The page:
The Match Book: Tenderloin Historical Ephemera Project
January 10, 2019 @ 6:00 pm - 9:00 pm
Join the Tenderloin Museum for the opening reception of our Matchbook Map Exhibit, featuring a searchable, interactive touchscreen map that connects matchbook imagery to historical info on the associated business and address, and links to information about the present day site. We’ll be presenting this new permanent exhibit in conjunction with a temporary exhibit, the Tenderloin Ephemera Exhibition, featuring historical Tenderloin ephemera from the 1920’s-1950’s — including bar signs, glassware, postcards, menus, matchbooks et al. These small, seemingly ordinary mementos beautifully encapsulate the Tenderloin’s colorful, vibrant past. Join us and travel back in time through the neighborhood’s material culture.
This event is part of The Tenderloin Match Book: Historical Ephemera Project a multi-faceted project that also encompasses the publication of The Match Book: Vintage Matchbooks from San Francisco’s Tenderloin, an artfully designed history book of the Tenderloin featuring the matchbooks of local businesses and cultural institutions.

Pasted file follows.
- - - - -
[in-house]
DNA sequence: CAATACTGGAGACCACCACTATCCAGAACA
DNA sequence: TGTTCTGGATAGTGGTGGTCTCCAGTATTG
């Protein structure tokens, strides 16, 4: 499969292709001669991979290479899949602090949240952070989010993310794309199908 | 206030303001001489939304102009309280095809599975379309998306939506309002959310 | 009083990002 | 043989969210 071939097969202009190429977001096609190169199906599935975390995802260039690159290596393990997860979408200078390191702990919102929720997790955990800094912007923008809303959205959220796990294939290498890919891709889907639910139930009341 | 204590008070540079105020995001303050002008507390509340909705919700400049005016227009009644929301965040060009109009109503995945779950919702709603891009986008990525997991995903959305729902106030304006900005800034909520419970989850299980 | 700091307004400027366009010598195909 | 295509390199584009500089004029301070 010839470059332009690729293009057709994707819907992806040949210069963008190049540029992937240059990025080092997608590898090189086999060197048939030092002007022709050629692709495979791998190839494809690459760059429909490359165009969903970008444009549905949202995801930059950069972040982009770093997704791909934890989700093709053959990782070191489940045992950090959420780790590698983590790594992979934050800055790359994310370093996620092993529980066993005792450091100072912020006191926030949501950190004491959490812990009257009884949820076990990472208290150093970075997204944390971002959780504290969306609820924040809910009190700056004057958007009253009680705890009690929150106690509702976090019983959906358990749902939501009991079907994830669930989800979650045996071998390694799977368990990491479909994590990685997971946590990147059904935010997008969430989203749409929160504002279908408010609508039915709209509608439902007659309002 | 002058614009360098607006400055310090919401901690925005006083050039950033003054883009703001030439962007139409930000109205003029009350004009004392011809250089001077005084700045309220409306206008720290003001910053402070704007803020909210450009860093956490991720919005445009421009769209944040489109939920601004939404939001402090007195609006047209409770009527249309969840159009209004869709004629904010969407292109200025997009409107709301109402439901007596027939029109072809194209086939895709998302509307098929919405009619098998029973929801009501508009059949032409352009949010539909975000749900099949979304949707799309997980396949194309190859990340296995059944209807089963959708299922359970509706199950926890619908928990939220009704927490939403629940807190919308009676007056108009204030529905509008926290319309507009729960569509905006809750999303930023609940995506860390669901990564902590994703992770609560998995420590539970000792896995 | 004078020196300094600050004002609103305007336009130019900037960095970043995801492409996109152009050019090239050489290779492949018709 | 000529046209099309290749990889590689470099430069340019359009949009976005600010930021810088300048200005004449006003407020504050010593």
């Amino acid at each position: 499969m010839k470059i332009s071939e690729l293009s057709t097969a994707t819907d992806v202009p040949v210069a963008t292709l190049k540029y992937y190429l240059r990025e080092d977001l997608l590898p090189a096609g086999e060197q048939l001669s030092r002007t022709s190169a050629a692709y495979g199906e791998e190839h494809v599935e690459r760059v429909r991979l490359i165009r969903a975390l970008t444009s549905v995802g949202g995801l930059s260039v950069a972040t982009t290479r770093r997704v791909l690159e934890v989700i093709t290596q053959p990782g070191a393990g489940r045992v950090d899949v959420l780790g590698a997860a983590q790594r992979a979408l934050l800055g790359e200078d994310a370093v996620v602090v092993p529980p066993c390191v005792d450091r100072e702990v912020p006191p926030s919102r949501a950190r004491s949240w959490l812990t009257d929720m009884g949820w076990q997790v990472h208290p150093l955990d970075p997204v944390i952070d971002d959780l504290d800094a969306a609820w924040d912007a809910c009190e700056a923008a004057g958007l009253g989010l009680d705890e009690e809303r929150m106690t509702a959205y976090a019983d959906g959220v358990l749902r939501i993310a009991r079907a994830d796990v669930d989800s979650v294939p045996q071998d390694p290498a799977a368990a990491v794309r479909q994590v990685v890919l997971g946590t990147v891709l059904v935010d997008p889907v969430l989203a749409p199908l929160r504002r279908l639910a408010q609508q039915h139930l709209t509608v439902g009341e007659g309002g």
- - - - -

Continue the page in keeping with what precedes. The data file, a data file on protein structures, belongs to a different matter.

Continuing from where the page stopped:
Through the everyday act of picking up a matchbook and striking a match, one is transported to another place and time; the past is remembered through a pedestrian interaction with a tangible object. Matchbooks are emblems of local culture: accessible, utilitarian ephemera that functioned as the chosen form of advertising for small businesses in an era before plastic lighters and health concerns about smoking. These ritual objects exist at a fascinating intersection of material culture, local history, and design art; matchbooks (and other local business ephemera) are striking populist artifacts that serve as portals to places and people in a neighborhood’s past. The Tenderloin Match Book: Historical Ephemera Project presents an illuminating new perspective on the Tenderloin’s often overlooked history, enriches the detail and depth of the neighborhood’s narrative, and encourages the Tenderloin community’s historical imagination.